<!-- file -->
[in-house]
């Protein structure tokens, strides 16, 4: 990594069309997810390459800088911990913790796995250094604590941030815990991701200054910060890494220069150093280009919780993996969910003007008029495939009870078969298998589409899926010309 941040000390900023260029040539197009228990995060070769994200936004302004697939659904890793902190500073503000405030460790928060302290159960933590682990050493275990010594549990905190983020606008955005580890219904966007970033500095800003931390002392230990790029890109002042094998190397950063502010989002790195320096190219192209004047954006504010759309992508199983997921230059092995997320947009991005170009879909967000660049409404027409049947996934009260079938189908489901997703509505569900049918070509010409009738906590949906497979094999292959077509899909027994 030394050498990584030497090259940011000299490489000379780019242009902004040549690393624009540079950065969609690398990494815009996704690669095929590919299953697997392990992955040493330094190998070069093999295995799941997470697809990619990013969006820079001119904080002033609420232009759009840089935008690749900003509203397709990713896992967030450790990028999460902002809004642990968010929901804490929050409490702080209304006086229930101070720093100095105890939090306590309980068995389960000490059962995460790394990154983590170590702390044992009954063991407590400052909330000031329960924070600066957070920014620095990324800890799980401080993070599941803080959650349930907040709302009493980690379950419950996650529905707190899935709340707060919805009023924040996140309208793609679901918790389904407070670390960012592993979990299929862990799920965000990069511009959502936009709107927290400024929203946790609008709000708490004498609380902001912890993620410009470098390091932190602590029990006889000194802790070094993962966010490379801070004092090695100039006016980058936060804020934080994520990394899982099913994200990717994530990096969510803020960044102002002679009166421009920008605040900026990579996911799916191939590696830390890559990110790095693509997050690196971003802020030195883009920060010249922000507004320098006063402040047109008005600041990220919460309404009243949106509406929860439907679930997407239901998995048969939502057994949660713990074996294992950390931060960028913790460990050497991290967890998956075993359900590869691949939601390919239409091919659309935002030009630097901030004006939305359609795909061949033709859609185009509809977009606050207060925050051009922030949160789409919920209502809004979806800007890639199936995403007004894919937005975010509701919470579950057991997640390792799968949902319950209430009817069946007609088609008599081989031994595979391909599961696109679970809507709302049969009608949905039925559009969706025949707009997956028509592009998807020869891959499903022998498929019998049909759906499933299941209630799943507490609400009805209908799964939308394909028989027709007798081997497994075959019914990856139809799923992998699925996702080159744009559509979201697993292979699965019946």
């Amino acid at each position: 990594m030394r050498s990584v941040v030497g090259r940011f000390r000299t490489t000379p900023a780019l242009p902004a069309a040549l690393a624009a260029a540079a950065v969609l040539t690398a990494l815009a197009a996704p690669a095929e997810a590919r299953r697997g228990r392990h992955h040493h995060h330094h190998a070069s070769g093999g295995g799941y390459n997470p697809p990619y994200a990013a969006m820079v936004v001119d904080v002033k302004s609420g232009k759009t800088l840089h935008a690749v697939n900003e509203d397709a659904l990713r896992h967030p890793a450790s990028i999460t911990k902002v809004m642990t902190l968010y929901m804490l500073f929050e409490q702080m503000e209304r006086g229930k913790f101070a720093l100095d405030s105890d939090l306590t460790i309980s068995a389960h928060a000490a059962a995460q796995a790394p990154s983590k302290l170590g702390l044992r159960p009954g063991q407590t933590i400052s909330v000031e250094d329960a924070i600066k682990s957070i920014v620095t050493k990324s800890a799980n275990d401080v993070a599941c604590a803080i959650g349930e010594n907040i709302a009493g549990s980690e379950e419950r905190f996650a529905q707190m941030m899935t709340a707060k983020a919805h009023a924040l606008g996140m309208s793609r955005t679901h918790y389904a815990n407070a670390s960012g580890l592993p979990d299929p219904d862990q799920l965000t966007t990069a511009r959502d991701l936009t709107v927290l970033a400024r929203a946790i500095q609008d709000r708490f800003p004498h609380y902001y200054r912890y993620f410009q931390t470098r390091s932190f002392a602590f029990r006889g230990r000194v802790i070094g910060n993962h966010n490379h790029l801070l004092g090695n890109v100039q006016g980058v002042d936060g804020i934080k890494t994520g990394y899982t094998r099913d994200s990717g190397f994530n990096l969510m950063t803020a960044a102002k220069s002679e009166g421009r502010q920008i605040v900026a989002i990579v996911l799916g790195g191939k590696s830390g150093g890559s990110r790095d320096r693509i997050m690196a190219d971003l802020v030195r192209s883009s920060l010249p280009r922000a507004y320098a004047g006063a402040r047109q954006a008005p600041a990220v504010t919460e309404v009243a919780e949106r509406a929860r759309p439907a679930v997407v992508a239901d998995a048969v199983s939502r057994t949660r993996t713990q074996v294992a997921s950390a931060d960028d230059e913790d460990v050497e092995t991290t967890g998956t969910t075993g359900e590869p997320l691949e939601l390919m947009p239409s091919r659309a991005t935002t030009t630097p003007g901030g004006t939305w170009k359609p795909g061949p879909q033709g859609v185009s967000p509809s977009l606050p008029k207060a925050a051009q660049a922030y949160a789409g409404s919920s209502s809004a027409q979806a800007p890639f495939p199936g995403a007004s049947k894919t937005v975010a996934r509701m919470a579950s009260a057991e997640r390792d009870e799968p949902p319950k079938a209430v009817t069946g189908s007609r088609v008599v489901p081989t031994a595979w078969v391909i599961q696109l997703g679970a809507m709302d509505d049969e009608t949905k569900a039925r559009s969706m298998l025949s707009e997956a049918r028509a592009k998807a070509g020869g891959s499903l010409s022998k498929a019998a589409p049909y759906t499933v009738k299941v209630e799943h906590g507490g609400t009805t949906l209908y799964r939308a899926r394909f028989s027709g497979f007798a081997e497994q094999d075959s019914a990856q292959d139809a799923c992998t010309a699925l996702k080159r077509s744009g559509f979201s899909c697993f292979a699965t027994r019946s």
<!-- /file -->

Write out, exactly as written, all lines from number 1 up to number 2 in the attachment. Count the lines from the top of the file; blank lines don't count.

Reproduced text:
[in-house]
């Protein structure tokens, strides 16, 4: 990594069309997810390459800088911990913790796995250094604590941030815990991701200054910060890494220069150093280009919780993996969910003007008029495939009870078969298998589409899926010309 941040000390900023260029040539197009228990995060070769994200936004302004697939659904890793902190500073503000405030460790928060302290159960933590682990050493275990010594549990905190983020606008955005580890219904966007970033500095800003931390002392230990790029890109002042094998190397950063502010989002790195320096190219192209004047954006504010759309992508199983997921230059092995997320947009991005170009879909967000660049409404027409049947996934009260079938189908489901997703509505569900049918070509010409009738906590949906497979094999292959077509899909027994 030394050498990584030497090259940011000299490489000379780019242009902004040549690393624009540079950065969609690398990494815009996704690669095929590919299953697997392990992955040493330094190998070069093999295995799941997470697809990619990013969006820079001119904080002033609420232009759009840089935008690749900003509203397709990713896992967030450790990028999460902002809004642990968010929901804490929050409490702080209304006086229930101070720093100095105890939090306590309980068995389960000490059962995460790394990154983590170590702390044992009954063991407590400052909330000031329960924070600066957070920014620095990324800890799980401080993070599941803080959650349930907040709302009493980690379950419950996650529905707190899935709340707060919805009023924040996140309208793609679901918790389904407070670390960012592993979990299929862990799920965000990069511009959502936009709107927290400024929203946790609008709000708490004498609380902001912890993620410009470098390091932190602590029990006889000194802790070094993962966010490379801070004092090695100039006016980058936060804020934080994520990394899982099913994200990717994530990096969510803020960044102002002679009166421009920008605040900026990579996911799916191939590696830390890559990110790095693509997050690196971003802020030195883009920060010249922000507004320098006063402040047109008005600041990220919460309404009243949106509406929860439907679930997407239901998995048969939502057994949660713990074996294992950390931060960028913790460990050497991290967890998956075993359900590869691949939601390919239409091919659309935002030009630097901030004006939305359609795909061949033709859609185009509809977009606050207060925050051009922030949160789409919920209502809004979806800007890639199936995403007004894919937005975010509701919470579950057991997640390792799968949902319950209430009817069946007609088609008599081989031994595979391909599961696109679970809507709302049969009608949905039925559009969706025949707009997956028509592009998807020869891959499903022998498929019998049909759906499933299941209630799943507490609400009805209908799964939308394909028989027709007798081997497994075959019914990856139809799923992998699925996702080159744009559509979201697993292979699965019946």